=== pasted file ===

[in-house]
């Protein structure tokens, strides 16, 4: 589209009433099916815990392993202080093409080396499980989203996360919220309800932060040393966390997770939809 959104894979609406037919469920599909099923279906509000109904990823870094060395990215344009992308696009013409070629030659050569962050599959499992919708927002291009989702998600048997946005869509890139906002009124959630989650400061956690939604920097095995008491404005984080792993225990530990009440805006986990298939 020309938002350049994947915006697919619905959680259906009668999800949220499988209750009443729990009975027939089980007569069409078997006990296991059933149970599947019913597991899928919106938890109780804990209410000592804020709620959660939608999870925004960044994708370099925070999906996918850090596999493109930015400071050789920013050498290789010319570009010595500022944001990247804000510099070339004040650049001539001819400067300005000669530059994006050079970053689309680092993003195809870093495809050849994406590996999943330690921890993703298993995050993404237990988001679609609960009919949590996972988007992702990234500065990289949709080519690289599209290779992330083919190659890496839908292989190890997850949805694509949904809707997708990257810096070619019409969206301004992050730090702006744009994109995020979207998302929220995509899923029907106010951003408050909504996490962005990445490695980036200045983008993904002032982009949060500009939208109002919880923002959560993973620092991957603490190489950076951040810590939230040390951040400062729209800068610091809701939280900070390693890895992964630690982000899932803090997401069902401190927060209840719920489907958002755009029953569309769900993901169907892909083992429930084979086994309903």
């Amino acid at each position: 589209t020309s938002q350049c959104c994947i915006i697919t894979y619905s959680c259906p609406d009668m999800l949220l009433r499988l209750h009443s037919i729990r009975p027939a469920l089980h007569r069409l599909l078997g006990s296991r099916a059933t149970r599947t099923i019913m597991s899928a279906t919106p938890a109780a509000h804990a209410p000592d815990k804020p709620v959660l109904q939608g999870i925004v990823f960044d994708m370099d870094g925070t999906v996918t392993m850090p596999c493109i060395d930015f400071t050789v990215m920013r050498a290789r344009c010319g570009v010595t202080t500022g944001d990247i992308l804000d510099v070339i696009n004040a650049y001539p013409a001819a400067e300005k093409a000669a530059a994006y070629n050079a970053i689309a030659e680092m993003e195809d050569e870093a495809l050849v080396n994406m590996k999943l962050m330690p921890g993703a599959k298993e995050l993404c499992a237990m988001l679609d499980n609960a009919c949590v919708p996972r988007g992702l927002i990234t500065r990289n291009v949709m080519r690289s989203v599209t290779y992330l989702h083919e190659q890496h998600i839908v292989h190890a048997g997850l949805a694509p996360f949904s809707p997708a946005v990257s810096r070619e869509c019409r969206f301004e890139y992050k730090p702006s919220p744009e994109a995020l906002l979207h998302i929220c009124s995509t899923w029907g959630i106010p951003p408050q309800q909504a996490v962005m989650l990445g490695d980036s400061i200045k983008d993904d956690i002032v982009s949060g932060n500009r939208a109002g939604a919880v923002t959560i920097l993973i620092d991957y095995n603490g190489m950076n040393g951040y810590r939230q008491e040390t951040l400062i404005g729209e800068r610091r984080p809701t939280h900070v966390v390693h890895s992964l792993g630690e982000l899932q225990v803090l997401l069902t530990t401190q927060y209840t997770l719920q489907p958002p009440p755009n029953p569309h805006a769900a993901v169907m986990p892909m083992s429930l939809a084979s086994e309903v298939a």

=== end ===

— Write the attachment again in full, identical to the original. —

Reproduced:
[in-house]
């Protein structure tokens, strides 16, 4: 589209009433099916815990392993202080093409080396499980989203996360919220309800932060040393966390997770939809 959104894979609406037919469920599909099923279906509000109904990823870094060395990215344009992308696009013409070629030659050569962050599959499992919708927002291009989702998600048997946005869509890139906002009124959630989650400061956690939604920097095995008491404005984080792993225990530990009440805006986990298939 020309938002350049994947915006697919619905959680259906009668999800949220499988209750009443729990009975027939089980007569069409078997006990296991059933149970599947019913597991899928919106938890109780804990209410000592804020709620959660939608999870925004960044994708370099925070999906996918850090596999493109930015400071050789920013050498290789010319570009010595500022944001990247804000510099070339004040650049001539001819400067300005000669530059994006050079970053689309680092993003195809870093495809050849994406590996999943330690921890993703298993995050993404237990988001679609609960009919949590996972988007992702990234500065990289949709080519690289599209290779992330083919190659890496839908292989190890997850949805694509949904809707997708990257810096070619019409969206301004992050730090702006744009994109995020979207998302929220995509899923029907106010951003408050909504996490962005990445490695980036200045983008993904002032982009949060500009939208109002919880923002959560993973620092991957603490190489950076951040810590939230040390951040400062729209800068610091809701939280900070390693890895992964630690982000899932803090997401069902401190927060209840719920489907958002755009029953569309769900993901169907892909083992429930084979086994309903």
């Amino acid at each position: 589209t020309s938002q350049c959104c994947i915006i697919t894979y619905s959680c259906p609406d009668m999800l949220l009433r499988l209750h009443s037919i729990r009975p027939a469920l089980h007569r069409l599909l078997g006990s296991r099916a059933t149970r599947t099923i019913m597991s899928a279906t919106p938890a109780a509000h804990a209410p000592d815990k804020p709620v959660l109904q939608g999870i925004v990823f960044d994708m370099d870094g925070t999906v996918t392993m850090p596999c493109i060395d930015f400071t050789v990215m920013r050498a290789r344009c010319g570009v010595t202080t500022g944001d990247i992308l804000d510099v070339i696009n004040a650049y001539p013409a001819a400067e300005k093409a000669a530059a994006y070629n050079a970053i689309a030659e680092m993003e195809d050569e870093a495809l050849v080396n994406m590996k999943l962050m330690p921890g993703a599959k298993e995050l993404c499992a237990m988001l679609d499980n609960a009919c949590v919708p996972r988007g992702l927002i990234t500065r990289n291009v949709m080519r690289s989203v599209t290779y992330l989702h083919e190659q890496h998600i839908v292989h190890a048997g997850l949805a694509p996360f949904s809707p997708a946005v990257s810096r070619e869509c019409r969206f301004e890139y992050k730090p702006s919220p744009e994109a995020l906002l979207h998302i929220c009124s995509t899923w029907g959630i106010p951003p408050q309800q909504a996490v962005m989650l990445g490695d980036s400061i200045k983008d993904d956690i002032v982009s949060g932060n500009r939208a109002g939604a919880v923002t959560i920097l993973i620092d991957y095995n603490g190489m950076n040393g951040y810590r939230q008491e040390t951040l400062i404005g729209e800068r610091r984080p809701t939280h900070v966390v390693h890895s992964l792993g630690e982000l899932q225990v803090l997401l069902t530990t401190q927060y209840t997770l719920q489907p958002p009440p755009n029953p569309h805006a769900a993901v169907m986990p892909m083992s429930l939809a084979s086994e309903v298939a």